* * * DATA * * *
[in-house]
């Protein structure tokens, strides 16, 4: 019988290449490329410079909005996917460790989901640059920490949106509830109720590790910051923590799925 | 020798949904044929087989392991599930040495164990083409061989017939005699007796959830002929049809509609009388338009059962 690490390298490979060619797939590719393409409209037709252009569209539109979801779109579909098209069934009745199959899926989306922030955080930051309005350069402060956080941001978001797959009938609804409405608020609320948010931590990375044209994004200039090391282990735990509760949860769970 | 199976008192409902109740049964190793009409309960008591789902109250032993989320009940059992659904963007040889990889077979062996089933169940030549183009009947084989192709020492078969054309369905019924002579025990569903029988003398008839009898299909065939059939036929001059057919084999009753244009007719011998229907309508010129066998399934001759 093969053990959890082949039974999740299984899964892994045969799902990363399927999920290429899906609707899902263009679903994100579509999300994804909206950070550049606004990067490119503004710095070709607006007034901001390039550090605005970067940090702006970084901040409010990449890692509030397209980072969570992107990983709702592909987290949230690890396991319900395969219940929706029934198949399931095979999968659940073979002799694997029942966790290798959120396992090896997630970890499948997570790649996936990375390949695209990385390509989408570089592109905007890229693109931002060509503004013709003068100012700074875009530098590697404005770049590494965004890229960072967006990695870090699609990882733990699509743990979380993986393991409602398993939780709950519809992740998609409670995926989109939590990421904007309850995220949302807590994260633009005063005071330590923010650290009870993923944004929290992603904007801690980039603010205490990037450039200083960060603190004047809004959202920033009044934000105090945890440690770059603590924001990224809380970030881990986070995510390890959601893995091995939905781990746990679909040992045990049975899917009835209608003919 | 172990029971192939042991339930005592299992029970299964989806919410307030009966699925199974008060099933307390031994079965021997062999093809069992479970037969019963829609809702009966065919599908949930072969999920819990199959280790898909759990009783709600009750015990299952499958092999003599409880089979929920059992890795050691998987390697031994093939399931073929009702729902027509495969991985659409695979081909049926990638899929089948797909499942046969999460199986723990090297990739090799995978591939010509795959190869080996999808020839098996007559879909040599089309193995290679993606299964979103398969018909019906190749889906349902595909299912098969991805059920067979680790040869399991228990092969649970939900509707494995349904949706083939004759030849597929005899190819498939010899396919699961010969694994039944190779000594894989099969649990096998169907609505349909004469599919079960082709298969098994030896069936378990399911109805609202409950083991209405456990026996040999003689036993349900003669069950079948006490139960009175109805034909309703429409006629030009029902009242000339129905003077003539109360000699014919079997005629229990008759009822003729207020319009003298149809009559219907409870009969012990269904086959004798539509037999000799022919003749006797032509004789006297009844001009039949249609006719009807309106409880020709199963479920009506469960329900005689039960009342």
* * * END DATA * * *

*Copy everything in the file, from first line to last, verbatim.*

[in-house]
């Protein structure tokens, strides 16, 4: 019988290449490329410079909005996917460790989901640059920490949106509830109720590790910051923590799925 | 020798949904044929087989392991599930040495164990083409061989017939005699007796959830002929049809509609009388338009059962 690490390298490979060619797939590719393409409209037709252009569209539109979801779109579909098209069934009745199959899926989306922030955080930051309005350069402060956080941001978001797959009938609804409405608020609320948010931590990375044209994004200039090391282990735990509760949860769970 | 199976008192409902109740049964190793009409309960008591789902109250032993989320009940059992659904963007040889990889077979062996089933169940030549183009009947084989192709020492078969054309369905019924002579025990569903029988003398008839009898299909065939059939036929001059057919084999009753244009007719011998229907309508010129066998399934001759 093969053990959890082949039974999740299984899964892994045969799902990363399927999920290429899906609707899902263009679903994100579509999300994804909206950070550049606004990067490119503004710095070709607006007034901001390039550090605005970067940090702006970084901040409010990449890692509030397209980072969570992107990983709702592909987290949230690890396991319900395969219940929706029934198949399931095979999968659940073979002799694997029942966790290798959120396992090896997630970890499948997570790649996936990375390949695209990385390509989408570089592109905007890229693109931002060509503004013709003068100012700074875009530098590697404005770049590494965004890229960072967006990695870090699609990882733990699509743990979380993986393991409602398993939780709950519809992740998609409670995926989109939590990421904007309850995220949302807590994260633009005063005071330590923010650290009870993923944004929290992603904007801690980039603010205490990037450039200083960060603190004047809004959202920033009044934000105090945890440690770059603590924001990224809380970030881990986070995510390890959601893995091995939905781990746990679909040992045990049975899917009835209608003919 | 172990029971192939042991339930005592299992029970299964989806919410307030009966699925199974008060099933307390031994079965021997062999093809069992479970037969019963829609809702009966065919599908949930072969999920819990199959280790898909759990009783709600009750015990299952499958092999003599409880089979929920059992890795050691998987390697031994093939399931073929009702729902027509495969991985659409695979081909049926990638899929089948797909499942046969999460199986723990090297990739090799995978591939010509795959190869080996999808020839098996007559879909040599089309193995290679993606299964979103398969018909019906190749889906349902595909299912098969991805059920067979680790040869399991228990092969649970939900509707494995349904949706083939004759030849597929005899190819498939010899396919699961010969694994039944190779000594894989099969649990096998169907609505349909004469599919079960082709298969098994030896069936378990399911109805609202409950083991209405456990026996040999003689036993349900003669069950079948006490139960009175109805034909309703429409006629030009029902009242000339129905003077003539109360000699014919079997005629229990008759009822003729207020319009003298149809009559219907409870009969012990269904086959004798539509037999000799022919003749006797032509004789006297009844001009039949249609006719009807309106409880020709199963479920009506469960329900005689039960009342």